Germany lorry attack: Police investigate possible terrorist motive after eight injured in Limburg crash

Prosecutors say suspect is 32-year-old Syrian citizen living in the Offenback district of Frankfurt

Peter Stubley
Tuesday 08 October 2019 15:05 BST
The scene of the crash which left eight people injured in Limburg, western Germany
The scene of the crash which left eight people injured in Limburg, western Germany

Eight people were injured after a man hijacked a truck and rammed a line of cars waiting at a traffic light in Germany, according to prosecutors.

Police are investigating whether the 32-year-old suspect had a terrorist motive for the attack in the western town of Limburg, near Frankfurt.

The man, described as a Syrian national living in the Offenbach district of Frankfurt, is said to have pulled the driver out of his cab at around 5.18pm on Monday.

He then accelerated the heavy goods vehicle towards a junction, crushing seven cars and a van. The occupants suffered only “slight injuries”, according to the authorities.

The suspect, who also suffered minor injuries, was arrested at the scene by federal police officers who happened to be nearby.

He is now being held on suspicion of attempted murder, according to a statement from the Frankfurt prosecutor’s office, which said it was looking into “all possibilities”.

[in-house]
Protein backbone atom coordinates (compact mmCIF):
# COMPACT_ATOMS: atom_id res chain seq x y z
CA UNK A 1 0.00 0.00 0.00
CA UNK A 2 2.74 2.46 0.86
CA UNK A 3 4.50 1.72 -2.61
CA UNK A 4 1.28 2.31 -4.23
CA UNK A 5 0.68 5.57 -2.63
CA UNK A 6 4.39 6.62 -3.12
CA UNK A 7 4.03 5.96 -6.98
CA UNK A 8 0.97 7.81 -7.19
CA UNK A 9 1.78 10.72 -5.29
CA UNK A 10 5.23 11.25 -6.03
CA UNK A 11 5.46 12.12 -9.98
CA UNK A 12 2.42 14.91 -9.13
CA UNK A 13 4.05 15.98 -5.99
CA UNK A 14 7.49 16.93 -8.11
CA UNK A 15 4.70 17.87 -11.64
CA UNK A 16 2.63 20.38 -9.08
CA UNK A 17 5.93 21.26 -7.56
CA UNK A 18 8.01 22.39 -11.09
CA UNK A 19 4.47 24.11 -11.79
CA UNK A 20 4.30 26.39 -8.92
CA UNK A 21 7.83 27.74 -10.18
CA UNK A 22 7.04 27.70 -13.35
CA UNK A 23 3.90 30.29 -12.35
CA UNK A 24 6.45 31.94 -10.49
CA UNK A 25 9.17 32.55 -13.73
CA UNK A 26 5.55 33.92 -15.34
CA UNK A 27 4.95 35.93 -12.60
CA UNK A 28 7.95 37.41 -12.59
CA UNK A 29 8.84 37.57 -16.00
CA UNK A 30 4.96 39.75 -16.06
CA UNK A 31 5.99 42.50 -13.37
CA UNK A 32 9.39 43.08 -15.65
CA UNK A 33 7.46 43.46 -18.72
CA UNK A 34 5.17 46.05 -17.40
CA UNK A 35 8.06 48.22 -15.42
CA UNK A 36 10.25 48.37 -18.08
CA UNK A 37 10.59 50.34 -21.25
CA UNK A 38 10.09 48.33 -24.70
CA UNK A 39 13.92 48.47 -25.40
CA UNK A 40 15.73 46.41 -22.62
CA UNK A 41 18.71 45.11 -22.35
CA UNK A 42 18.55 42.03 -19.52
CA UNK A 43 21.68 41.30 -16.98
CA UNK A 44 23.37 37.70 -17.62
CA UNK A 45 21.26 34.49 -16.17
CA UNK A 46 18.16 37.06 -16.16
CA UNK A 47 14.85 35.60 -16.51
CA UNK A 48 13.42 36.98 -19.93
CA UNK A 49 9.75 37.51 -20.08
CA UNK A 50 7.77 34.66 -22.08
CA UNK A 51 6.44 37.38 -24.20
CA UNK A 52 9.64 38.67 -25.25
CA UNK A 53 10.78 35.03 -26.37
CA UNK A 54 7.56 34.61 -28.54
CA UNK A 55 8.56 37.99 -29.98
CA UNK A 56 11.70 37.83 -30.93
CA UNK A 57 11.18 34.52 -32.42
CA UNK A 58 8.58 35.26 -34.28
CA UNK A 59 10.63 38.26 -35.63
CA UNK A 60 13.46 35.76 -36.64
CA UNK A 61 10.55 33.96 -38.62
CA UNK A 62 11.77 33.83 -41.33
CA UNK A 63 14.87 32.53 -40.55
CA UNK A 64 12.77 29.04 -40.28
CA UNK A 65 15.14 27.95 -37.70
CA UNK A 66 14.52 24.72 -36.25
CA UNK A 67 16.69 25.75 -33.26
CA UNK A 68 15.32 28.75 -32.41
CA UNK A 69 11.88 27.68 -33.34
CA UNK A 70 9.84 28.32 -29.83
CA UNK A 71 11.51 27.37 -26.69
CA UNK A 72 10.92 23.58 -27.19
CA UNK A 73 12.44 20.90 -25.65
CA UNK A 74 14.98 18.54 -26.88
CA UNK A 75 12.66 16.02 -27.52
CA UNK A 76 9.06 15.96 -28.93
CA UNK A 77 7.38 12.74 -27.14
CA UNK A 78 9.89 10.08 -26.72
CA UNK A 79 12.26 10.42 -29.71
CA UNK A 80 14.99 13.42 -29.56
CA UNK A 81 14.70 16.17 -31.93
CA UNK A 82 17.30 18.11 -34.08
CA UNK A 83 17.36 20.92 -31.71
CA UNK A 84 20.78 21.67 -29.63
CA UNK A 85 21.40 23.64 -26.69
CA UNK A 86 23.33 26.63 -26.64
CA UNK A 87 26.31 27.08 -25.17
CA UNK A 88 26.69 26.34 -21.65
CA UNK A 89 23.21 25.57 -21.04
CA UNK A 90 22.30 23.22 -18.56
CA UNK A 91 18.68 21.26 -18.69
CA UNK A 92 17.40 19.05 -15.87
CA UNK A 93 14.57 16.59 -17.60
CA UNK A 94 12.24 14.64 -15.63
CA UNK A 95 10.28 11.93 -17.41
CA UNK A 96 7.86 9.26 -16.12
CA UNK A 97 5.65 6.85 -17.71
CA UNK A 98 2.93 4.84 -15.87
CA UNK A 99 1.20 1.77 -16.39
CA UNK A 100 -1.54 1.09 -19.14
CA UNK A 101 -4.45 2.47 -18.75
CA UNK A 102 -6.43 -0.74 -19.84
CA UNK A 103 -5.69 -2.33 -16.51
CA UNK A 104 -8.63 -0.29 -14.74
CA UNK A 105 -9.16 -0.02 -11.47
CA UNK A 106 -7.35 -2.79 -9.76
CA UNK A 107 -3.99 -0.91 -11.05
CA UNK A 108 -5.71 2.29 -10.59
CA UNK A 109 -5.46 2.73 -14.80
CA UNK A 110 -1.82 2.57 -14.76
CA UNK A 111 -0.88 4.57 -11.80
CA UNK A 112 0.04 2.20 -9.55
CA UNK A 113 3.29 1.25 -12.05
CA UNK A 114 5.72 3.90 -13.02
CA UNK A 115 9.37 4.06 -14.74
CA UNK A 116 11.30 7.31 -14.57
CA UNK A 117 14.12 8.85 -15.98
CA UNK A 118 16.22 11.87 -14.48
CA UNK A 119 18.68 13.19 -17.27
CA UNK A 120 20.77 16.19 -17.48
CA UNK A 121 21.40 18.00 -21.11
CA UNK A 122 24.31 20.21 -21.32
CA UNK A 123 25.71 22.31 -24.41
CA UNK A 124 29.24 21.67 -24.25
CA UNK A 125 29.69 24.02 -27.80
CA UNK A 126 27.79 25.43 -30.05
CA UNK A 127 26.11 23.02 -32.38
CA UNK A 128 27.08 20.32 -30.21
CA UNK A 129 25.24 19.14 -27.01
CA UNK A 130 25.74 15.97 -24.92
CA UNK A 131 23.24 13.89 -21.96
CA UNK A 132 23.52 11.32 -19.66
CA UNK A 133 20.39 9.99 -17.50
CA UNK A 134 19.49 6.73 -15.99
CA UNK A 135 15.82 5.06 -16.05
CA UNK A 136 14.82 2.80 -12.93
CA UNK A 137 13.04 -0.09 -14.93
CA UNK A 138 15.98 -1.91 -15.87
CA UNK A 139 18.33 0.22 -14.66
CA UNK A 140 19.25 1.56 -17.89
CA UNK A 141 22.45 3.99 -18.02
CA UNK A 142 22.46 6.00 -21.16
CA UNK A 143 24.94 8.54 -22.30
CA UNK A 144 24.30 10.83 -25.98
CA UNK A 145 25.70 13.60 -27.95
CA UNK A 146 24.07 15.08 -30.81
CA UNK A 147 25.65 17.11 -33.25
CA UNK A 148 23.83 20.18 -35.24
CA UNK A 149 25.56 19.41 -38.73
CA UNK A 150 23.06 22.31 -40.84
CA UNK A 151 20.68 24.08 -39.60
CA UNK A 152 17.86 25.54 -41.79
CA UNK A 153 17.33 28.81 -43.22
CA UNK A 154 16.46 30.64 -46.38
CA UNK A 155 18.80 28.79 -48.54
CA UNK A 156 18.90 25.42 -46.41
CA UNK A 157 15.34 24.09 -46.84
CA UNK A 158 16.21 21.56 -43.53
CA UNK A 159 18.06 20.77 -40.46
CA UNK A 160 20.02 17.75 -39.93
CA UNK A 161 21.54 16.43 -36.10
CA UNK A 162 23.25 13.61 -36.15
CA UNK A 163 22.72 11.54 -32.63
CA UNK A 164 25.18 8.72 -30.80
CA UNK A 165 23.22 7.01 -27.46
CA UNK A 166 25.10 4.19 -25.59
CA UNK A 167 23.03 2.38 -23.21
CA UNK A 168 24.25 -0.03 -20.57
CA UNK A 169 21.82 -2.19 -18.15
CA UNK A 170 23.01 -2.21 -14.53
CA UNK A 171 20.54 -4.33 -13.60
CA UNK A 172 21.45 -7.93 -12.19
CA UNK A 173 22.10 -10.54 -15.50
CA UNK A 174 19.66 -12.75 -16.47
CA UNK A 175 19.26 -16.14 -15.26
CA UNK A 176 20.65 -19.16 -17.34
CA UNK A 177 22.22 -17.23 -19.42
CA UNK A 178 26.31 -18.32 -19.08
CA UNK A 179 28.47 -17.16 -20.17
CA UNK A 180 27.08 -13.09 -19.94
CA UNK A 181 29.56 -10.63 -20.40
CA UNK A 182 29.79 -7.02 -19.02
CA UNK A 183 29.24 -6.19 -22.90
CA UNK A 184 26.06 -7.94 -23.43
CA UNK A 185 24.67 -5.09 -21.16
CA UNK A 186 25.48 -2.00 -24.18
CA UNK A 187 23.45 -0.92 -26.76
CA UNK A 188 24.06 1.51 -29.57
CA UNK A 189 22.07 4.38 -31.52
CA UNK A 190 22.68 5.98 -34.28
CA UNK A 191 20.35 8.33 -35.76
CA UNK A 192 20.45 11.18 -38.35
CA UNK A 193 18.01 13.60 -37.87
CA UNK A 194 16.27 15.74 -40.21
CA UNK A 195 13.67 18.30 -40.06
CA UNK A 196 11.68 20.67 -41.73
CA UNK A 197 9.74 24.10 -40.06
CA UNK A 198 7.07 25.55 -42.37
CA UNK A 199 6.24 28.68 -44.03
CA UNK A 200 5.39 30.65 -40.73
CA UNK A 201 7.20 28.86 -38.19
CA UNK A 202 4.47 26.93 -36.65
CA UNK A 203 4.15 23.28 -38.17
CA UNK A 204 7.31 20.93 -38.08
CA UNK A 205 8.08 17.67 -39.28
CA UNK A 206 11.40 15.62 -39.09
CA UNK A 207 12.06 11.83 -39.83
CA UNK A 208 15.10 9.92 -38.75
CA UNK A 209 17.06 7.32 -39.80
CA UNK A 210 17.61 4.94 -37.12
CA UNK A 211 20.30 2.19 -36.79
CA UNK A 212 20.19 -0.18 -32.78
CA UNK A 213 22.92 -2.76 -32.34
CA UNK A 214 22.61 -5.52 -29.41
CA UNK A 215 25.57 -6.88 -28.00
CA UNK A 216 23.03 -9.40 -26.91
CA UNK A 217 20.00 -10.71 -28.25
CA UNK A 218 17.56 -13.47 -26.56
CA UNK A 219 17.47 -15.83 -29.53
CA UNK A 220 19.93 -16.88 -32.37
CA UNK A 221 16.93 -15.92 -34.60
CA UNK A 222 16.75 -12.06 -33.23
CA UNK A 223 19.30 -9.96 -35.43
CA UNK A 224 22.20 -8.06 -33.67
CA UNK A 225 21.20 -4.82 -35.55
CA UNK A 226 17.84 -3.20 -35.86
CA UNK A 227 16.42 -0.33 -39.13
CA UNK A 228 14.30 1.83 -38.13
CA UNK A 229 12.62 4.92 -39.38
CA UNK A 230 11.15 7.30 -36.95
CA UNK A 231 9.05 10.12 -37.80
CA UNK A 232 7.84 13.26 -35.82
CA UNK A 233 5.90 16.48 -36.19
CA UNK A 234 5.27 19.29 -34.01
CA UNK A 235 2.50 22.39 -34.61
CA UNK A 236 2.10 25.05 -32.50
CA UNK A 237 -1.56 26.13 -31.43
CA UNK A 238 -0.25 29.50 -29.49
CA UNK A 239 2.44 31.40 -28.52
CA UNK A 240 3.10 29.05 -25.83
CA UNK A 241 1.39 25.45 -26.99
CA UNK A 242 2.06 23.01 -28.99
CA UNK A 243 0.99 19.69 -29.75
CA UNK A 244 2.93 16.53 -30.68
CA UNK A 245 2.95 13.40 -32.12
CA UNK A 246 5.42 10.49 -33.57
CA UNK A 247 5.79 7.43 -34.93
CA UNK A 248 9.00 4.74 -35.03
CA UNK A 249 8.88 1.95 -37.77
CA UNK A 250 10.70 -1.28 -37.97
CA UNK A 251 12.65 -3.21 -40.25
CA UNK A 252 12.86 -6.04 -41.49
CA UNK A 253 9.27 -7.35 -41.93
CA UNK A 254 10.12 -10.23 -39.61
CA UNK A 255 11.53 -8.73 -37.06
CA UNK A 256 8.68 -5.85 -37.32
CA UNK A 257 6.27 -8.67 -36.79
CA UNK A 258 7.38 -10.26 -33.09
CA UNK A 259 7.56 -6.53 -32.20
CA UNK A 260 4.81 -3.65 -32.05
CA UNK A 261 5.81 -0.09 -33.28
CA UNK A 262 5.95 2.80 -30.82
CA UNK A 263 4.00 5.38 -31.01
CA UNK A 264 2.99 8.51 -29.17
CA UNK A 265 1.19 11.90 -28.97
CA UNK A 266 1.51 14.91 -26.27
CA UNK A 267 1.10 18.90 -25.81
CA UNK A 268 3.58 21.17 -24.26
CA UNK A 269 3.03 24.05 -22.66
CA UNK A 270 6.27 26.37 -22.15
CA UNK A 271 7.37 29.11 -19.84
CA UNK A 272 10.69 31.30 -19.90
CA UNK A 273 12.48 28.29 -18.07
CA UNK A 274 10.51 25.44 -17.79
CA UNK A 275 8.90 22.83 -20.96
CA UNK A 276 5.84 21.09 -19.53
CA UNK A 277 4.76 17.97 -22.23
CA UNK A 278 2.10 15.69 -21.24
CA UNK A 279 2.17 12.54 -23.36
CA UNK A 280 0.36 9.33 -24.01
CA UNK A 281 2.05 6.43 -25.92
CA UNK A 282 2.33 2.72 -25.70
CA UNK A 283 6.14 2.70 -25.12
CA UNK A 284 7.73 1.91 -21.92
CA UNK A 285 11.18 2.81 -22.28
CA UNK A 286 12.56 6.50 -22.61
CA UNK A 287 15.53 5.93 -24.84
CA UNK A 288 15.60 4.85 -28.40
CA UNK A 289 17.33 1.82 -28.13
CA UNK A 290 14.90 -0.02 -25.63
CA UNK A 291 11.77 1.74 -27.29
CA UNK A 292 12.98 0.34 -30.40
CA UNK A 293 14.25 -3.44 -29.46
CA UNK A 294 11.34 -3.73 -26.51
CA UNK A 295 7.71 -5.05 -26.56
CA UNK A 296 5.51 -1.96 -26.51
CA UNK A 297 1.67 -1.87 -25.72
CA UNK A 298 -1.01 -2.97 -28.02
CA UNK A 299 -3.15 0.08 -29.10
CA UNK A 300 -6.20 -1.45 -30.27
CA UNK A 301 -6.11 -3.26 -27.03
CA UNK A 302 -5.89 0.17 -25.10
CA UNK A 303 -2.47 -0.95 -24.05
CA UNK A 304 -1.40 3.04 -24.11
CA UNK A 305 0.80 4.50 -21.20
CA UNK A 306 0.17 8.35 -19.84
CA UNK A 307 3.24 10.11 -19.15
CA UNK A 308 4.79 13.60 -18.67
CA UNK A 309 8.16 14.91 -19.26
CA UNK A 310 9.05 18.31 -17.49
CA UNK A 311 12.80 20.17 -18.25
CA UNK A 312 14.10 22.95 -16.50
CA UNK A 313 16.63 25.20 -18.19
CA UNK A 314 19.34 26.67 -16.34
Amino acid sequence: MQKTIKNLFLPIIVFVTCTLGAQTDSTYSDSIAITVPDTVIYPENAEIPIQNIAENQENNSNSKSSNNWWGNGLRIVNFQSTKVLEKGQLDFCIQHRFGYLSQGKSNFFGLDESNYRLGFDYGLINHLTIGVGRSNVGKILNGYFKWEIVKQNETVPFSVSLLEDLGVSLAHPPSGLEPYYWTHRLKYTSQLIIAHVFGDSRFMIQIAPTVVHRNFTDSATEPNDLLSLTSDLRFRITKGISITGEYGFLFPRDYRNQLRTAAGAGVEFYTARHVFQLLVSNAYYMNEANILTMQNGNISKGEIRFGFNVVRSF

“The investigation into the background of the crime is currently ongoing,” the statement added. “In particular, the motive for the crime can not yet be stated.”

Public broadcaster ZDFhad earlier quoted sources as saying the incident was being treated by investigators as having a “terrorist background”.

However Interior minister Horst Seehofer said on Tuesday he could not yet say how the incident was being classified. Other media reports stated that the authorities had not yet found any evidence of links to Islamists.

The federal prosecutor’s office, which handles terrorism cases in Germany, said it did not have responsibility for the case when contacted on Tuesday afternoon.

Prosecutors said mobile phones and USB sticks had been seized from two apartments in the districts of Offenback and Limburg-Weilburg as part of the investigation.

The driver who was pulled out of the lorry told the Frankfurter Neue Press newspaper that he had stopped at a red light when a man opened the door and stared at him.

He said he asked the suspect “What do you want from me?” but received no reply. “He did not say a word. I asked him again. Then he dragged me out of the lorry.”

The incident prompted comparisons to the Berlin Christmas market terror attack which left 12 dead in 2016. The Tunisian suspect, who had links to Isis, was later shot dead in Italy.

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